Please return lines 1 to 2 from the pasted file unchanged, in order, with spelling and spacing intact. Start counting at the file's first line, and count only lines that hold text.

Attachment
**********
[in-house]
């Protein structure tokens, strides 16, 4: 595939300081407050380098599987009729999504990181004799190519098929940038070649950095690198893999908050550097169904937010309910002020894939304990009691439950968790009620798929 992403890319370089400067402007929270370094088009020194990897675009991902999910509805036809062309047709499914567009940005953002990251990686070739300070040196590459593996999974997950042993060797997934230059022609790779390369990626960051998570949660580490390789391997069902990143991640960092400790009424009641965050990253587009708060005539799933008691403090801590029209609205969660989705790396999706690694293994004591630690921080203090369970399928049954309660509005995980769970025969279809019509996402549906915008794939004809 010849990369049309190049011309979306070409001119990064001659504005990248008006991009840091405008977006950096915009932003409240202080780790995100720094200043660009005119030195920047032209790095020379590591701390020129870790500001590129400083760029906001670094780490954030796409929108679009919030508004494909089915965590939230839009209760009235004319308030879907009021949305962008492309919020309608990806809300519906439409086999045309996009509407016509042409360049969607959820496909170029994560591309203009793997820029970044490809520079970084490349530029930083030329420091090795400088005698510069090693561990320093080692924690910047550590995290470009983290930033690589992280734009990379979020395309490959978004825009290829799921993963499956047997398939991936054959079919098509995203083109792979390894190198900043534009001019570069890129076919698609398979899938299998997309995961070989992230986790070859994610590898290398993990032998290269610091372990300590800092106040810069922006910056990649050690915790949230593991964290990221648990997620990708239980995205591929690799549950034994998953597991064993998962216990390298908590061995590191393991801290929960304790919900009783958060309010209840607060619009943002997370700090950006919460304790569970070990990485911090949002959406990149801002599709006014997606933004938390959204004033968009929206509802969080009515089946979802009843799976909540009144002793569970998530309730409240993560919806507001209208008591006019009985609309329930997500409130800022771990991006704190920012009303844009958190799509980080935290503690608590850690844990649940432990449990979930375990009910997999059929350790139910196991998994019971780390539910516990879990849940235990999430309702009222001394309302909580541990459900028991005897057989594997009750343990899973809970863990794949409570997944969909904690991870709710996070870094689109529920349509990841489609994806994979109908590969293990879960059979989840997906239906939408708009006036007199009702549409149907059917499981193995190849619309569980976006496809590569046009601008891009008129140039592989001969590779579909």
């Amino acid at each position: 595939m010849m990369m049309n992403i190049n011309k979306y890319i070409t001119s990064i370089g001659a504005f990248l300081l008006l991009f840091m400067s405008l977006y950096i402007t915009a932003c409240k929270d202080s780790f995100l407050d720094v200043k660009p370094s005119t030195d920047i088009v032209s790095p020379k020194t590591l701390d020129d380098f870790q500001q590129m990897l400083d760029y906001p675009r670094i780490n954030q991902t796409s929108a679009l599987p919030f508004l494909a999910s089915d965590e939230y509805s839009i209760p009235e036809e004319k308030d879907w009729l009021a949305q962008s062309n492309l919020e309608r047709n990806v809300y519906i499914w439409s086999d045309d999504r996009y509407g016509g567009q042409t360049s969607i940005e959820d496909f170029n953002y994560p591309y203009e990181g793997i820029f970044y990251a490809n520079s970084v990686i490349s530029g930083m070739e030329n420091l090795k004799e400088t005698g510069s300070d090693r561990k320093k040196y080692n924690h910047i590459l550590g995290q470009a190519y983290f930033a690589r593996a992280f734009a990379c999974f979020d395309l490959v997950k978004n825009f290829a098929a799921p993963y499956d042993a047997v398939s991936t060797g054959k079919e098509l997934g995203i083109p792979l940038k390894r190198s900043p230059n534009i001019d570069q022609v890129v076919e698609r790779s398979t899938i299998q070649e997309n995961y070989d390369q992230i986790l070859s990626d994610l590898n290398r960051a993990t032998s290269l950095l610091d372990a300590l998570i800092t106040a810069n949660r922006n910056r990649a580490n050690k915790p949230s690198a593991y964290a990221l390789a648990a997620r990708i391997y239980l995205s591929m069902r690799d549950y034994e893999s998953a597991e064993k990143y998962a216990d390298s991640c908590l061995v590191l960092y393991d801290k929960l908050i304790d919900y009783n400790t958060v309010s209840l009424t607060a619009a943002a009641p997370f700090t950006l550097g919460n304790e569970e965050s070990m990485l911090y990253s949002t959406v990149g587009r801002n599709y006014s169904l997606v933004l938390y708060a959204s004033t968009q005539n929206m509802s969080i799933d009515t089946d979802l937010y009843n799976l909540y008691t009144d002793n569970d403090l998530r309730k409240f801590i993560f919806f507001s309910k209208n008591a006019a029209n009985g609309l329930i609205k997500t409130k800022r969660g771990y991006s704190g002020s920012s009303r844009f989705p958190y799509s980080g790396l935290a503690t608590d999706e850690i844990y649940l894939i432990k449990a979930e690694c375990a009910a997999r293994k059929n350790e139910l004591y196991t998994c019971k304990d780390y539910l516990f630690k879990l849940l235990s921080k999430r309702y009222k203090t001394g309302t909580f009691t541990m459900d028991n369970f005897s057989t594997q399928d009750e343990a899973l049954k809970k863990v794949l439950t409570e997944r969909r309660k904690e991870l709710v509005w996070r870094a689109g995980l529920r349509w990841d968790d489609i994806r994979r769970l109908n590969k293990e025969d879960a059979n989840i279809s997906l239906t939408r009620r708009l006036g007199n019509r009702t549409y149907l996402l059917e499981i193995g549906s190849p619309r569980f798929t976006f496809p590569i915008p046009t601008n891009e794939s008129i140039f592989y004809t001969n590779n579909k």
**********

[in-house]
């Protein structure tokens, strides 16, 4: 595939300081407050380098599987009729999504990181004799190519098929940038070649950095690198893999908050550097169904937010309910002020894939304990009691439950968790009620798929 992403890319370089400067402007929270370094088009020194990897675009991902999910509805036809062309047709499914567009940005953002990251990686070739300070040196590459593996999974997950042993060797997934230059022609790779390369990626960051998570949660580490390789391997069902990143991640960092400790009424009641965050990253587009708060005539799933008691403090801590029209609205969660989705790396999706690694293994004591630690921080203090369970399928049954309660509005995980769970025969279809019509996402549906915008794939004809 010849990369049309190049011309979306070409001119990064001659504005990248008006991009840091405008977006950096915009932003409240202080780790995100720094200043660009005119030195920047032209790095020379590591701390020129870790500001590129400083760029906001670094780490954030796409929108679009919030508004494909089915965590939230839009209760009235004319308030879907009021949305962008492309919020309608990806809300519906439409086999045309996009509407016509042409360049969607959820496909170029994560591309203009793997820029970044490809520079970084490349530029930083030329420091090795400088005698510069090693561990320093080692924690910047550590995290470009983290930033690589992280734009990379979020395309490959978004825009290829799921993963499956047997398939991936054959079919098509995203083109792979390894190198900043534009001019570069890129076919698609398979899938299998997309995961070989992230986790070859994610590898290398993990032998290269610091372990300590800092106040810069922006910056990649050690915790949230593991964290990221648990997620990708239980995205591929690799549950034994998953597991064993998962216990390298908590061995590191393991801290929960304790919900009783958060309010209840607060619009943002997370700090950006919460304790569970070990990485911090949002959406990149801002599709006014997606933004938390959204004033968009929206509802969080009515089946979802009843799976909540009144002793569970998530309730409240993560919806507001209208008591006019009985609309329930997500409130800022771990991006704190920012009303844009958190799509980080935290503690608590850690844990649940432990449990979930375990009910997999059929350790139910196991998994019971780390539910516990879990849940235990999430309702009222001394309302909580541990459900028991005897057989594997009750343990899973809970863990794949409570997944969909904690991870709710996070870094689109529920349509990841489609994806994979109908590969293990879960059979989840997906239906939408708009006036007199009702549409149907059917499981193995190849619309569980976006496809590569046009601008891009008129140039592989001969590779579909």